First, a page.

Compare any two graphics cards:
GeForce GTS 250 1GB vs Radeon HD 6670 (OEM) 1GB
IntroThe GeForce GTS 250 1GB has core speeds of 738 MHz on the GPU, and 1100 MHz on the 1024 MB of GDDR3 RAM. It features 128 SPUs as well as 64 TAUs and 16 Rasterization Operator Units.
Compare that to the Radeon HD 6670 (OEM) 1GB, which features clock speeds of 800 MHz on the GPU, and 1000 MHz on the 1024 MB of GDDR5 RAM. It features 480 SPUs as well as 24 Texture Address Units and 8 ROPs.
Power Usage and Theoretical Benchmarks
Power Consumption (Max TDP)
Theoretically speaking, the GeForce GTS 250 1GB should be 10% quicker than the Radeon HD 6670 (OEM) 1GB overall, due to its greater data rate. (explain)
Texel RateThe GeForce GTS 250 1GB will be quite a bit (approximately 146%) better at texture filtering than the Radeon HD 6670 (OEM) 1GB. (explain)
Pixel RateThe GeForce GTS 250 1GB is a lot (more or less 85%) better at anti-aliasing than the Radeon HD 6670 (OEM) 1GB, and should be able to handle higher resolutions more effectively. (explain)
Please note that the above 'benchmarks' are all just theoretical - the results were calculated based on the card's specifications, and real-world performance may (and probably will) vary at least a bit.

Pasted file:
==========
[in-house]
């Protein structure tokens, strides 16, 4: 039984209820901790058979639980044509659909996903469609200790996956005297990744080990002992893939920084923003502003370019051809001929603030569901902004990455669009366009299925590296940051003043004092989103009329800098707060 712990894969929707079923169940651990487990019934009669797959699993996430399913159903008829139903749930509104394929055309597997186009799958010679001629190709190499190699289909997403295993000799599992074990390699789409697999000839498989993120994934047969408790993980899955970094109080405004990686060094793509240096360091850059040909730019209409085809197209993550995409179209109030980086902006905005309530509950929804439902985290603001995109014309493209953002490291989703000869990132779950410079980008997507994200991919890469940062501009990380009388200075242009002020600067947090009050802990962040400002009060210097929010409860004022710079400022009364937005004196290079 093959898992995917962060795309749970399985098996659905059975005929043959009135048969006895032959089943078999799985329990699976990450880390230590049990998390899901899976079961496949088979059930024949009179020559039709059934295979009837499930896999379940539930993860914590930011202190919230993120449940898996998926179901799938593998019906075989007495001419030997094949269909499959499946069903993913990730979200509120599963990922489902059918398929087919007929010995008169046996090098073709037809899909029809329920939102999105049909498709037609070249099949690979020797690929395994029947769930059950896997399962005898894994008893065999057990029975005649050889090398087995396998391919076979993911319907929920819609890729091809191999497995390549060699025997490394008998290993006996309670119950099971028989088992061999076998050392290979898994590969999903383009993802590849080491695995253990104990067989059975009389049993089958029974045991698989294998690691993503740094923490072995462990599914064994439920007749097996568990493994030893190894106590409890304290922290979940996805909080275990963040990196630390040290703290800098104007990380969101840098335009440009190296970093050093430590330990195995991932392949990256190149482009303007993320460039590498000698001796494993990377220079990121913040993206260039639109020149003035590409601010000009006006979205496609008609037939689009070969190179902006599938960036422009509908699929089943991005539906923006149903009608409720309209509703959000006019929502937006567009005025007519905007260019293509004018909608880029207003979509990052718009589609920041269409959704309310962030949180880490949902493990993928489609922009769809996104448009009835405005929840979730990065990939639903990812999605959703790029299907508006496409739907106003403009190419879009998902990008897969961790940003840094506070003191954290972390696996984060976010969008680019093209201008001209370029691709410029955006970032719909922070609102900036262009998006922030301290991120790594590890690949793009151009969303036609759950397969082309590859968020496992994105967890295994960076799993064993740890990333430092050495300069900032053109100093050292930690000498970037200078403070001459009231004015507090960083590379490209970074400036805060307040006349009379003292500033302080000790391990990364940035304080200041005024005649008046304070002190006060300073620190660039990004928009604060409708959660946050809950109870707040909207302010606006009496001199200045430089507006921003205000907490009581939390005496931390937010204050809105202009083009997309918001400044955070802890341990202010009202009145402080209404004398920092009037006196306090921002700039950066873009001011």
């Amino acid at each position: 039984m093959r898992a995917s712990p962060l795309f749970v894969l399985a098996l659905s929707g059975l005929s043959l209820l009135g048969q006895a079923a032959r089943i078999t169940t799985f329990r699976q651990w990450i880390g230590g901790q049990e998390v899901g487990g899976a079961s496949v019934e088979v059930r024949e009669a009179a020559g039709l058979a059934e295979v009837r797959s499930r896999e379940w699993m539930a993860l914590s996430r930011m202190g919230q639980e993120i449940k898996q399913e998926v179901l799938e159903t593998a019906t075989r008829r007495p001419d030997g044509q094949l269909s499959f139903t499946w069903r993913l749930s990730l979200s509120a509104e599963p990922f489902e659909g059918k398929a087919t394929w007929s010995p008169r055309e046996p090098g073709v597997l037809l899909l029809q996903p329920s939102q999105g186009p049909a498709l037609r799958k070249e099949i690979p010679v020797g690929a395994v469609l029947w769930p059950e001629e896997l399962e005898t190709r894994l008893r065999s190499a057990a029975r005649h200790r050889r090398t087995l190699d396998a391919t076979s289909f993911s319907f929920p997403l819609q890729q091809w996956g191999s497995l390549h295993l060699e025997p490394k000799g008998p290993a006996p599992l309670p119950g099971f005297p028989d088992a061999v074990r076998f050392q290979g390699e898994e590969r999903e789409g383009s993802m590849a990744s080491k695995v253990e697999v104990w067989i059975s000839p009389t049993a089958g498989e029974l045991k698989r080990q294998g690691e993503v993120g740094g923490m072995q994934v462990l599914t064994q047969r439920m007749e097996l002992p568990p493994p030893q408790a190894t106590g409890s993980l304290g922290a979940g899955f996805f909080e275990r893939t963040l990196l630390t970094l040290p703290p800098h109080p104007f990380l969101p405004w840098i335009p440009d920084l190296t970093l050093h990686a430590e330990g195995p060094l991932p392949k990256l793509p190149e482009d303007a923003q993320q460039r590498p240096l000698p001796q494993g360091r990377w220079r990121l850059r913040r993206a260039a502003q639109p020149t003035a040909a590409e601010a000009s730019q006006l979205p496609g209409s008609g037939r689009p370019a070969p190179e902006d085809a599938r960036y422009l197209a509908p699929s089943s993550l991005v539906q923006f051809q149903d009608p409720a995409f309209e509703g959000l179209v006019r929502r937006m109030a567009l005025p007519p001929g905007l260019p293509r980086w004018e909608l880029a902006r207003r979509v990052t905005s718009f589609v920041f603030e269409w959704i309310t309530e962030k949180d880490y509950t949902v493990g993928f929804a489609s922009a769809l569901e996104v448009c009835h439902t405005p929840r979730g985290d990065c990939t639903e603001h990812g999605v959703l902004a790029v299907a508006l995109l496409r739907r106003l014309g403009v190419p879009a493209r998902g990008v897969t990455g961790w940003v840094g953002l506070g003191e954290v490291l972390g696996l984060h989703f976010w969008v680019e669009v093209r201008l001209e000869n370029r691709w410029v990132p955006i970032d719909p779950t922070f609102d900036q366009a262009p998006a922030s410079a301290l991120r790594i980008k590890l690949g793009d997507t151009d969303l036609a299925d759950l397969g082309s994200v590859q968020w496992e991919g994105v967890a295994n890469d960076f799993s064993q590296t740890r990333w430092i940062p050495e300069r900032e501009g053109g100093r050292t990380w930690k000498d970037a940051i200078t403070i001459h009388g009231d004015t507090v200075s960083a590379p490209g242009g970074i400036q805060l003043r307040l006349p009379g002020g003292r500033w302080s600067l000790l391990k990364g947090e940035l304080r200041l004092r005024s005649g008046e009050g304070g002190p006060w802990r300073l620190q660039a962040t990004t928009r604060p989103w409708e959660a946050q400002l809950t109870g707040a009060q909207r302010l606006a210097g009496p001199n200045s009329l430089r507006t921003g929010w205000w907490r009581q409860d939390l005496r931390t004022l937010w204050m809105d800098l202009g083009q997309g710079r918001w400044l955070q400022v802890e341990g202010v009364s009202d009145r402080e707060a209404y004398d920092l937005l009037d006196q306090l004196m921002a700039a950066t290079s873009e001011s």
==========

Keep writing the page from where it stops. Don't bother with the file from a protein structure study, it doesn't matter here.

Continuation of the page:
Please note that the price comparisons are based on search keywords - sometimes it might show cards with very similar names that are not exactly the same as the one chosen in the comparison. We do try to filter out the wrong results as best we can, though.
Memory Bandwidth: Memory bandwidth is the maximum amount of information (measured in megabytes per second) that can be moved over the external memory interface in one second. It's calculated by multiplying the bus width by its memory clock speed. In the case of DDR type memory, the result should be multiplied by 2 once again. If DDR5, multiply by 4 instead. The better the bandwidth is, the better the card will be in general. It especially helps with AA, High Dynamic Range and high resolutions.
Texel Rate: Texel rate is the maximum amount of texture map elements (texels) that can be applied per second. This number is calculated by multiplying the total texture units by the core speed of the chip. The higher the texel rate, the better the graphics card will be at texture filtering (anisotropic filtering - AF). It is measured in millions of texels applied per second.
Pixel Rate: Pixel rate is the maximum number of pixels the graphics card can possibly record to its local memory in a second - measured in millions of pixels per second. Pixel rate is calculated by multiplying the amount of Raster Operations Pipelines by the clock speed of the card. ROPs (Raster Operations Pipelines - sometimes also referred to as Render Output Units) are responsible for drawing the pixels (image) on the screen. The actual pixel rate is also dependant on lots of other factors, most notably the memory bandwidth of the card - the lower the memory bandwidth is, the lower the potential to reach the maximum fill rate.